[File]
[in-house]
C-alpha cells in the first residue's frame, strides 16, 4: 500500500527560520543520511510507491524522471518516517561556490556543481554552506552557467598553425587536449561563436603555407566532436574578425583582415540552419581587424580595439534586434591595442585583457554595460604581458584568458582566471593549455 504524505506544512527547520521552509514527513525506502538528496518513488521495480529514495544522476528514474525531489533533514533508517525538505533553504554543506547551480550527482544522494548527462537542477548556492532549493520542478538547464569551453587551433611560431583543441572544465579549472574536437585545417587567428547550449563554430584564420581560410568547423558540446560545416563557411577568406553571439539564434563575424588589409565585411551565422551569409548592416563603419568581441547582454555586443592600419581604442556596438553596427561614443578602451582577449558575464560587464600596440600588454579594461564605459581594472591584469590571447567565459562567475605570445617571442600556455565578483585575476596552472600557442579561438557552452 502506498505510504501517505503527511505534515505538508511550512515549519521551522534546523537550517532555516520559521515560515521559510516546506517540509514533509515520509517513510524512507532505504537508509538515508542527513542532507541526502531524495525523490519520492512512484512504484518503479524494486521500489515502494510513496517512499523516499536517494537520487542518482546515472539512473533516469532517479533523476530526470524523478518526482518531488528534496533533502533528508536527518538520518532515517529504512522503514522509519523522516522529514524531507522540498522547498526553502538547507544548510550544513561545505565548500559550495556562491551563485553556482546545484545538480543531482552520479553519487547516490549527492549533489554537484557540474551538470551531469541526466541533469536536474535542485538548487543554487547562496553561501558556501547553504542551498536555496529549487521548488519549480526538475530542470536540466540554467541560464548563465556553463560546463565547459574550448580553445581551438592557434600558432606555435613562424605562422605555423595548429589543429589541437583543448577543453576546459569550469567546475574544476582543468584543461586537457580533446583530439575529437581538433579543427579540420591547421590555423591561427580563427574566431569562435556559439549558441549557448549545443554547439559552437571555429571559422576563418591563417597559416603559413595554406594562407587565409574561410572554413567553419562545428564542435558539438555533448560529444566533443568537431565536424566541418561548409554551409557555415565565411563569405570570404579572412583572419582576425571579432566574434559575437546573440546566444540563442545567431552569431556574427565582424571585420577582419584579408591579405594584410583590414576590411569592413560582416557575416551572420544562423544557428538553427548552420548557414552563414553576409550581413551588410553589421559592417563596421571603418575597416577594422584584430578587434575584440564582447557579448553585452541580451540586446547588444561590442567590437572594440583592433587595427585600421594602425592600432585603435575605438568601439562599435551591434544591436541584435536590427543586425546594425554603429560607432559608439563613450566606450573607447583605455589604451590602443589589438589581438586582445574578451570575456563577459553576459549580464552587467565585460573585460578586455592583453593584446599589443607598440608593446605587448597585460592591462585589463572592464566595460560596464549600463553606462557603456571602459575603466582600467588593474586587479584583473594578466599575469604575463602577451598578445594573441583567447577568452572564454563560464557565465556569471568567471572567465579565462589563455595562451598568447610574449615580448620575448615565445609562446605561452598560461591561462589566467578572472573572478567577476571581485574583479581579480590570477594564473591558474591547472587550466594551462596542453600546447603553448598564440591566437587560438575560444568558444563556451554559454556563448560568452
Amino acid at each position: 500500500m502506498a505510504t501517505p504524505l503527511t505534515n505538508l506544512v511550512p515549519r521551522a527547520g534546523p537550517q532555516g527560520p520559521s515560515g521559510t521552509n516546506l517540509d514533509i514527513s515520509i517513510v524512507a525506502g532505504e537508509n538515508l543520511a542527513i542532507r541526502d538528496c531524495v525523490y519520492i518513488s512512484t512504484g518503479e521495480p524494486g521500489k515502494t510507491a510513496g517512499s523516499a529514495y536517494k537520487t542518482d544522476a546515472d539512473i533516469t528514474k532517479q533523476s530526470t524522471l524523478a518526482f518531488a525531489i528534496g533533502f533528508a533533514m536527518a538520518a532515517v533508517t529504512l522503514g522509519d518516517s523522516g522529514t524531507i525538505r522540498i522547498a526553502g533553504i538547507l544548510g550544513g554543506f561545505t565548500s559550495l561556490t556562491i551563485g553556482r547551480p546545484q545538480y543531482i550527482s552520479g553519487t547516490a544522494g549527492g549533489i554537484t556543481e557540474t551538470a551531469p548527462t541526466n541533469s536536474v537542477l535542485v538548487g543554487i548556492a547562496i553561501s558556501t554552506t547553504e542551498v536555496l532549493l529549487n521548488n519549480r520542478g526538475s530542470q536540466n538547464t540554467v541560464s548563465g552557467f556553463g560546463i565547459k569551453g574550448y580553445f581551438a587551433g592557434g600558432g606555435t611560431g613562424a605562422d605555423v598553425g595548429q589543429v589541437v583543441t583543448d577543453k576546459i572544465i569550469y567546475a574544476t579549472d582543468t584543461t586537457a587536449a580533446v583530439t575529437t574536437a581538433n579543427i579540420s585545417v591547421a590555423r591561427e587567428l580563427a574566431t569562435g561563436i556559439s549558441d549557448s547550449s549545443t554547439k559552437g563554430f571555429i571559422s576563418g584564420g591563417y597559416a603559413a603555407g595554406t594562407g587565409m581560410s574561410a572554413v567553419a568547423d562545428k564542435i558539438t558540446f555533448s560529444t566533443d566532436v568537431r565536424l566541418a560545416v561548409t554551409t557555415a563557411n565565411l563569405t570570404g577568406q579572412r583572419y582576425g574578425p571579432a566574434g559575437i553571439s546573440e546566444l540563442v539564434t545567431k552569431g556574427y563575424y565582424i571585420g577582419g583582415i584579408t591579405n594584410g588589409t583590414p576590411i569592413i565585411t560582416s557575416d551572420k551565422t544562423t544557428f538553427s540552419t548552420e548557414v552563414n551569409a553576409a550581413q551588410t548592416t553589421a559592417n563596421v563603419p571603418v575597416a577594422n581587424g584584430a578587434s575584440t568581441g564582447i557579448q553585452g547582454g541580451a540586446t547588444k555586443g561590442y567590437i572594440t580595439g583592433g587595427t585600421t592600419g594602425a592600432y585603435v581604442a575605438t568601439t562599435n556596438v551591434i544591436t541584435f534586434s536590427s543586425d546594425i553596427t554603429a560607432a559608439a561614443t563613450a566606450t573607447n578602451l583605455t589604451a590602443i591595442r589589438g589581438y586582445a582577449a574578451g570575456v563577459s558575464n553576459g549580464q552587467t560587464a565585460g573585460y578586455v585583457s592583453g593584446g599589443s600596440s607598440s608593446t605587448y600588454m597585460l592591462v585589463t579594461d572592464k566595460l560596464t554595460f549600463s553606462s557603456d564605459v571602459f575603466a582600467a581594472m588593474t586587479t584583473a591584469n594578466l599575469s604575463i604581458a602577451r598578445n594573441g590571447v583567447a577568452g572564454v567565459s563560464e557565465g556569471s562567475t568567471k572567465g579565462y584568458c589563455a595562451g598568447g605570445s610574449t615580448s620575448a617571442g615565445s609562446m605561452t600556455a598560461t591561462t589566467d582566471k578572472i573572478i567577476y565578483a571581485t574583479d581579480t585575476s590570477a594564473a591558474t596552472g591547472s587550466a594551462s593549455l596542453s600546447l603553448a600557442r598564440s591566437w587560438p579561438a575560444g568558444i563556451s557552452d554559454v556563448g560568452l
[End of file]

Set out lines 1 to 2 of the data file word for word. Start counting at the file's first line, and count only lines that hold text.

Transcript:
[in-house]
C-alpha cells in the first residue's frame, strides 16, 4: 500500500527560520543520511510507491524522471518516517561556490556543481554552506552557467598553425587536449561563436603555407566532436574578425583582415540552419581587424580595439534586434591595442585583457554595460604581458584568458582566471593549455 504524505506544512527547520521552509514527513525506502538528496518513488521495480529514495544522476528514474525531489533533514533508517525538505533553504554543506547551480550527482544522494548527462537542477548556492532549493520542478538547464569551453587551433611560431583543441572544465579549472574536437585545417587567428547550449563554430584564420581560410568547423558540446560545416563557411577568406553571439539564434563575424588589409565585411551565422551569409548592416563603419568581441547582454555586443592600419581604442556596438553596427561614443578602451582577449558575464560587464600596440600588454579594461564605459581594472591584469590571447567565459562567475605570445617571442600556455565578483585575476596552472600557442579561438557552452 502506498505510504501517505503527511505534515505538508511550512515549519521551522534546523537550517532555516520559521515560515521559510516546506517540509514533509515520509517513510524512507532505504537508509538515508542527513542532507541526502531524495525523490519520492512512484512504484518503479524494486521500489515502494510513496517512499523516499536517494537520487542518482546515472539512473533516469532517479533523476530526470524523478518526482518531488528534496533533502533528508536527518538520518532515517529504512522503514522509519523522516522529514524531507522540498522547498526553502538547507544548510550544513561545505565548500559550495556562491551563485553556482546545484545538480543531482552520479553519487547516490549527492549533489554537484557540474551538470551531469541526466541533469536536474535542485538548487543554487547562496553561501558556501547553504542551498536555496529549487521548488519549480526538475530542470536540466540554467541560464548563465556553463560546463565547459574550448580553445581551438592557434600558432606555435613562424605562422605555423595548429589543429589541437583543448577543453576546459569550469567546475574544476582543468584543461586537457580533446583530439575529437581538433579543427579540420591547421590555423591561427580563427574566431569562435556559439549558441549557448549545443554547439559552437571555429571559422576563418591563417597559416603559413595554406594562407587565409574561410572554413567553419562545428564542435558539438555533448560529444566533443568537431565536424566541418561548409554551409557555415565565411563569405570570404579572412583572419582576425571579432566574434559575437546573440546566444540563442545567431552569431556574427565582424571585420577582419584579408591579405594584410583590414576590411569592413560582416557575416551572420544562423544557428538553427548552420548557414552563414553576409550581413551588410553589421559592417563596421571603418575597416577594422584584430578587434575584440564582447557579448553585452541580451540586446547588444561590442567590437572594440583592433587595427585600421594602425592600432585603435575605438568601439562599435551591434544591436541584435536590427543586425546594425554603429560607432559608439563613450566606450573607447583605455589604451590602443589589438589581438586582445574578451570575456563577459553576459549580464552587467565585460573585460578586455592583453593584446599589443607598440608593446605587448597585460592591462585589463572592464566595460560596464549600463553606462557603456571602459575603466582600467588593474586587479584583473594578466599575469604575463602577451598578445594573441583567447577568452572564454563560464557565465556569471568567471572567465579565462589563455595562451598568447610574449615580448620575448615565445609562446605561452598560461591561462589566467578572472573572478567577476571581485574583479581579480590570477594564473591558474591547472587550466594551462596542453600546447603553448598564440591566437587560438575560444568558444563556451554559454556563448560568452